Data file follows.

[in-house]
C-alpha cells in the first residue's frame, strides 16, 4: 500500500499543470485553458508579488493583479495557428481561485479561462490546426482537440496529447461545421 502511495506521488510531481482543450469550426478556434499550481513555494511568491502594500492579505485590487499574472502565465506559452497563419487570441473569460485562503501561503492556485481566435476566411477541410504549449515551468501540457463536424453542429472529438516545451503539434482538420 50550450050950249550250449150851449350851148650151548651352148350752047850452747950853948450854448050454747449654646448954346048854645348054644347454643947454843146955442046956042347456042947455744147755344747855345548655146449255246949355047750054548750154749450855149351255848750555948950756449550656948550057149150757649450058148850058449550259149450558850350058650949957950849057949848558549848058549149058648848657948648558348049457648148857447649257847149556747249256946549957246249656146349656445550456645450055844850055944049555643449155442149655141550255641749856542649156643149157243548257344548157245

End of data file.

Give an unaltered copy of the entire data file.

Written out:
[in-house]
C-alpha cells in the first residue's frame, strides 16, 4: 500500500499543470485553458508579488493583479495557428481561485479561462490546426482537440496529447461545421 502511495506521488510531481482543450469550426478556434499550481513555494511568491502594500492579505485590487499574472502565465506559452497563419487570441473569460485562503501561503492556485481566435476566411477541410504549449515551468501540457463536424453542429472529438516545451503539434482538420 50550450050950249550250449150851449350851148650151548651352148350752047850452747950853948450854448050454747449654646448954346048854645348054644347454643947454843146955442046956042347456042947455744147755344747855345548655146449255246949355047750054548750154749450855149351255848750555948950756449550656948550057149150757649450058148850058449550259149450558850350058650949957950849057949848558549848058549149058648848657948648558348049457648148857447649257847149556747249256946549957246249656146349656445550456645450055844850055944049555643449155442149655141550255641749856542649156643149157243548257344548157245